By Dan Cox
Former New South Wales nursing home employee Garry Steven Davis has been sentenced to 40 years in jail for murdering two residents and attempting to murder a third.
In September, the 29-year-old was found guilty of injecting residents with insulin at the SummitCare nursing home in Wallsend over a two-day period in October, 2013.
Residents Gwen Fowler, 83, and Ryan Kelly, 80, died as a result of the injections, while Audrey Manuel, 91, recovered and has since died from unrelated causes.
The crown argued none of the victims required insulin and all three had been in relatively good health before being injected.
In sentencing Davis to 40 years in jail with a minimum of 30 years until he is eligible for parole, Supreme Court Justice Robert Hulme said “he acted with extreme callousness”.
“It is as if he thought their lives were worthless,” Justice Hulme said.
“It was a gross violation of his position of trust.
“Why he chose these residents is a mystery … there is no explanation as to why he did it.”
Justice Hulme gave the victims’ families his sincerest sympathies.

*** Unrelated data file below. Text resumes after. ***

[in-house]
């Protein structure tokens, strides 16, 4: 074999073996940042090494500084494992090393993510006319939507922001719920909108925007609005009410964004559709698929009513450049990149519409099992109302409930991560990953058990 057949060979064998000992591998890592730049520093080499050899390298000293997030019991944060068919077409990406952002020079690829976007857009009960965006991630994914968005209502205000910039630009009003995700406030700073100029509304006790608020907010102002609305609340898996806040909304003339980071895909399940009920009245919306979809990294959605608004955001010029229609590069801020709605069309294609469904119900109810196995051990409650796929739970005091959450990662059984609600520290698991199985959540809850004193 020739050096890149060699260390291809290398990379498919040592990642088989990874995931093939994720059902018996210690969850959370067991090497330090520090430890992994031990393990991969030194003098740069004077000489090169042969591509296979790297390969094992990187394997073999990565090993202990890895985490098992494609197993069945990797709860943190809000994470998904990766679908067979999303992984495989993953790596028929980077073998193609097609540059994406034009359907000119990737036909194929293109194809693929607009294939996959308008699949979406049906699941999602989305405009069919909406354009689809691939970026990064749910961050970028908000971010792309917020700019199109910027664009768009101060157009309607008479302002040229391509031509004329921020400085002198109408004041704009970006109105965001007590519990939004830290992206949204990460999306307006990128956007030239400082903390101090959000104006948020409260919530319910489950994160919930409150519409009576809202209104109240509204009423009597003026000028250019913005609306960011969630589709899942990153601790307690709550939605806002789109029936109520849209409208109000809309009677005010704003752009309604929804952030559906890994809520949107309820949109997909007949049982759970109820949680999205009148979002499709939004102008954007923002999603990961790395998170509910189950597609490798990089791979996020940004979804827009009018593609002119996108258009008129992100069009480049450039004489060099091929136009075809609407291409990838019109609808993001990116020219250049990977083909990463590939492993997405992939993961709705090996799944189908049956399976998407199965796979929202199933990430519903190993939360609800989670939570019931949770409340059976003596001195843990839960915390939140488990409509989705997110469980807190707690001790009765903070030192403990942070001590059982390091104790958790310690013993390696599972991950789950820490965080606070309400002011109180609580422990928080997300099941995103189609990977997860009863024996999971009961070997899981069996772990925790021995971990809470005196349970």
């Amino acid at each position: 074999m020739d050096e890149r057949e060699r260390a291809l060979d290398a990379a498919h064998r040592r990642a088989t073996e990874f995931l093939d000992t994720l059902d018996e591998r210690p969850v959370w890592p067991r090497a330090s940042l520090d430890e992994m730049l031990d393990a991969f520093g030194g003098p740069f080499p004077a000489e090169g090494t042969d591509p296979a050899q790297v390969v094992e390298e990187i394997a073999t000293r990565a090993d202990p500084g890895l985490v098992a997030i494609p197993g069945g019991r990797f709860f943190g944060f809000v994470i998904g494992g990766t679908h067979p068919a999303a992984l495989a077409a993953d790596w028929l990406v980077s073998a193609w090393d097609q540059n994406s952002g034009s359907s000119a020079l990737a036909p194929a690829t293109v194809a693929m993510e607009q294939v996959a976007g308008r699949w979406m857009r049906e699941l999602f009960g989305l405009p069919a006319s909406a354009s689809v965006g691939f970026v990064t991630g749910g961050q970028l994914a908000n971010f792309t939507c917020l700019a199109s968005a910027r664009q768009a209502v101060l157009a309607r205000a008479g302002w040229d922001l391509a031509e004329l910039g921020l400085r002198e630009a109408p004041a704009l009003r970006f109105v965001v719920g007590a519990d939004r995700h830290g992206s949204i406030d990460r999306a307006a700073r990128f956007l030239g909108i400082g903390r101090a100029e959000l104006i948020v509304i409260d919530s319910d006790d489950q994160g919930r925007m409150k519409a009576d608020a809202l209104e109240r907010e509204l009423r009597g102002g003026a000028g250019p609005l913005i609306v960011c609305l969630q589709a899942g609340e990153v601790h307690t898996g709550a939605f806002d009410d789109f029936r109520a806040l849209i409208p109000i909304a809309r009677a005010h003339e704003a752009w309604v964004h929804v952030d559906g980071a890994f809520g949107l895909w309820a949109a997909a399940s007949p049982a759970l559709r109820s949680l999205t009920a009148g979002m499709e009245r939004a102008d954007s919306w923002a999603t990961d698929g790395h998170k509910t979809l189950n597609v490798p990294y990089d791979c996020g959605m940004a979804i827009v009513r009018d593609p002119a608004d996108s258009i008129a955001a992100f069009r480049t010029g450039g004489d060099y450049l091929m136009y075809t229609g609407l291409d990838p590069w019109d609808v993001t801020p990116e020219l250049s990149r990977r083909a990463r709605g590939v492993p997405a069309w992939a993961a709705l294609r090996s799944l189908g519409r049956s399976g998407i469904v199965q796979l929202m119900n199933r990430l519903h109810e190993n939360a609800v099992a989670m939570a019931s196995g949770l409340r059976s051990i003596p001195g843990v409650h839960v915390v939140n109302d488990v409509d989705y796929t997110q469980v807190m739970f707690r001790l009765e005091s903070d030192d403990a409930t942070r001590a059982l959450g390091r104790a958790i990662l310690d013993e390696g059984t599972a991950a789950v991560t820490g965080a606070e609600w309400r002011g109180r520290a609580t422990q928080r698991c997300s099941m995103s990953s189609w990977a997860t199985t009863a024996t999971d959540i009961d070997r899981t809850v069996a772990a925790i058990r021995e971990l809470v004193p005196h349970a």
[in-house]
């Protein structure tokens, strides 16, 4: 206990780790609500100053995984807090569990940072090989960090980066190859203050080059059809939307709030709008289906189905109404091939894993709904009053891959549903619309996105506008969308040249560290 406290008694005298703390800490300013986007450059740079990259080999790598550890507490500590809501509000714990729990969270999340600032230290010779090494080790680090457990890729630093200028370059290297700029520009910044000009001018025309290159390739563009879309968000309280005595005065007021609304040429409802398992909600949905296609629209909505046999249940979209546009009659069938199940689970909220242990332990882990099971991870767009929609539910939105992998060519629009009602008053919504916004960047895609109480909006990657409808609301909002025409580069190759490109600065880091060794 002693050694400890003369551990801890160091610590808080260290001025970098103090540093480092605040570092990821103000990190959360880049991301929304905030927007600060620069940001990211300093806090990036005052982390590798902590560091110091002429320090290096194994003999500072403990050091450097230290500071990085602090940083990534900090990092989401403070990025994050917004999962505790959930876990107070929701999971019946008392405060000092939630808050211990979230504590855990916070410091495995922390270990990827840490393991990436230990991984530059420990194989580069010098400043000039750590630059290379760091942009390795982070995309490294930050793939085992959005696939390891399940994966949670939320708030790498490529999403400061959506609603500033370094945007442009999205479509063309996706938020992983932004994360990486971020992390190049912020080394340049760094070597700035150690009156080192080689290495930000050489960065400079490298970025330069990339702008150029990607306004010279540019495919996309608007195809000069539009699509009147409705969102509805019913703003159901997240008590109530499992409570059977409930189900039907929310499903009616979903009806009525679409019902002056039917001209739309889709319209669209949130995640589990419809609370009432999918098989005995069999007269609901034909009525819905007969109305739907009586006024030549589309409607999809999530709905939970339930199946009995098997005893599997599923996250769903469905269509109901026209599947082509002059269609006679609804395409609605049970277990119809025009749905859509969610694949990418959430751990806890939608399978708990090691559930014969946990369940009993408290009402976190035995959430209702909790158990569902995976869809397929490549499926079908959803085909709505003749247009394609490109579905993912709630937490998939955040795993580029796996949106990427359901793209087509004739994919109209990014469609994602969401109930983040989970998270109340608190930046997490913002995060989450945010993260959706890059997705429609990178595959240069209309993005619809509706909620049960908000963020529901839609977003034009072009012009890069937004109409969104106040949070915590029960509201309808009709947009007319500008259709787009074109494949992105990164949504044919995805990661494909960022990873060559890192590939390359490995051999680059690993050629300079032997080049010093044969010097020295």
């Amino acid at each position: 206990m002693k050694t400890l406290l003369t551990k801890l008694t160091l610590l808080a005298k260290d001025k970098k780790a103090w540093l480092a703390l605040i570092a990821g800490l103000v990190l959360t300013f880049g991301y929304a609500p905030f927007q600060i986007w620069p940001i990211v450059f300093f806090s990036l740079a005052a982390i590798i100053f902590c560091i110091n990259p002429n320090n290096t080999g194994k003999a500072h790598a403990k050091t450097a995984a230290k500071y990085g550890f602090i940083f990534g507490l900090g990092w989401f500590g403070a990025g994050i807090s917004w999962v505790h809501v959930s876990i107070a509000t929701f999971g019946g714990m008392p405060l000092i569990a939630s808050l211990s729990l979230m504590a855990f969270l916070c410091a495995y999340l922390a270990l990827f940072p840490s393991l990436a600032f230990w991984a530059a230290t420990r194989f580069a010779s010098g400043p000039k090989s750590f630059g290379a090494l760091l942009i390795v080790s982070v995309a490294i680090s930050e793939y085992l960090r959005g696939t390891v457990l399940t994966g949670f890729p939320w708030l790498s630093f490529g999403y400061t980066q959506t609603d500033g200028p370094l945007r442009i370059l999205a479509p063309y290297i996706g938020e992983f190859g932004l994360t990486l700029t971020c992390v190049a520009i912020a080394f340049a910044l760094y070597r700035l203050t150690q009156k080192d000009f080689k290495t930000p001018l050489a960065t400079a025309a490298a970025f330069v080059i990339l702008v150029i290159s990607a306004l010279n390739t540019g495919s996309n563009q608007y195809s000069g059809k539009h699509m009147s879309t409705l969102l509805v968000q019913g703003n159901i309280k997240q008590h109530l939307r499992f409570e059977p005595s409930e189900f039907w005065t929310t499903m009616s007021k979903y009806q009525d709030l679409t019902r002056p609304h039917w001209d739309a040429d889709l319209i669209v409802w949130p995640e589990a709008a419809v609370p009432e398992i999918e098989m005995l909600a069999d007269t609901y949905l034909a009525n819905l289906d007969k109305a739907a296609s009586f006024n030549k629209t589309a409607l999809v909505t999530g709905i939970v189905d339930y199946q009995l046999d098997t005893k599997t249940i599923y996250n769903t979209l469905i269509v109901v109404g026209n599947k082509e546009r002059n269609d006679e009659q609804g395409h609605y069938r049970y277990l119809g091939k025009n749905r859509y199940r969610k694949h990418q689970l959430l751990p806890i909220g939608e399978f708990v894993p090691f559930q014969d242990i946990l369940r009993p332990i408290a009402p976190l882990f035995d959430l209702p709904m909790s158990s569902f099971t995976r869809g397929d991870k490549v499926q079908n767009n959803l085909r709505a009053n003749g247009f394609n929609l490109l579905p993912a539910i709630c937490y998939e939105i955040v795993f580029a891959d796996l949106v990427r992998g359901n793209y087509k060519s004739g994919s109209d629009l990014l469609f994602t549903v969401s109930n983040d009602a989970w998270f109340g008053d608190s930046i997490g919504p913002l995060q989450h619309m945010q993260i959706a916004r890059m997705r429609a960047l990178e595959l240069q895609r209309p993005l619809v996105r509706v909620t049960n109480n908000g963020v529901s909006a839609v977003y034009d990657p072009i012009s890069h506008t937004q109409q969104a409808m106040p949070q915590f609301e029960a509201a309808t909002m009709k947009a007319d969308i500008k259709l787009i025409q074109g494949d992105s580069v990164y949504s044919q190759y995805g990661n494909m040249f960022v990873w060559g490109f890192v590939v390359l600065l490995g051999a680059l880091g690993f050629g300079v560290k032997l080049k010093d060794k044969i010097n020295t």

With time already served, Davis will be eligible for parole in December 2044.
Davis is a cold and calculated killer: prosecutor
During sentencing submissions yesterday, Davis’ barrister Chris Watson said his client denies the offences.
He said that is why he has not shown any remorse or contrition, stressing 19 other people could have given the residents the lethal doses.
Mr Watson also argued the offences were mid-range in terms of objective seriousness, as the victims were elderly and vulnerable due to their health.
But crown prosecutor Lee Car said Davis was a cold and calculated killer.
Davis’s solicitor Mark Ramsland said there would be an appeal.
“He says he’s not guilty, he didn’t commit the offences,” he said.
“It’s a terrible crime, but he says he didn’t do it.”
Family calls for nursing home reform
Ms Fowler’s son-in-law Terry Russ said the family was relieved the ordeal was over.
“We thank the police for their investigation and their diligence, and the courts for its determination,” he said.
“And we just want a bit of peace and quiet. We think he’s in the right place, and for the right amount of time.”
Mr Russ said the industry needed urgent reform.
“Nursing homes need to be a lot more diligent in their processes, who they employ, to protect everybody in the nursing system,” he said.
“There are a lot of decent people that work in the nursing home system, but there is a lot of emphasis on the bottom line for nursing home management.”
This post originally appeared on ABC News.
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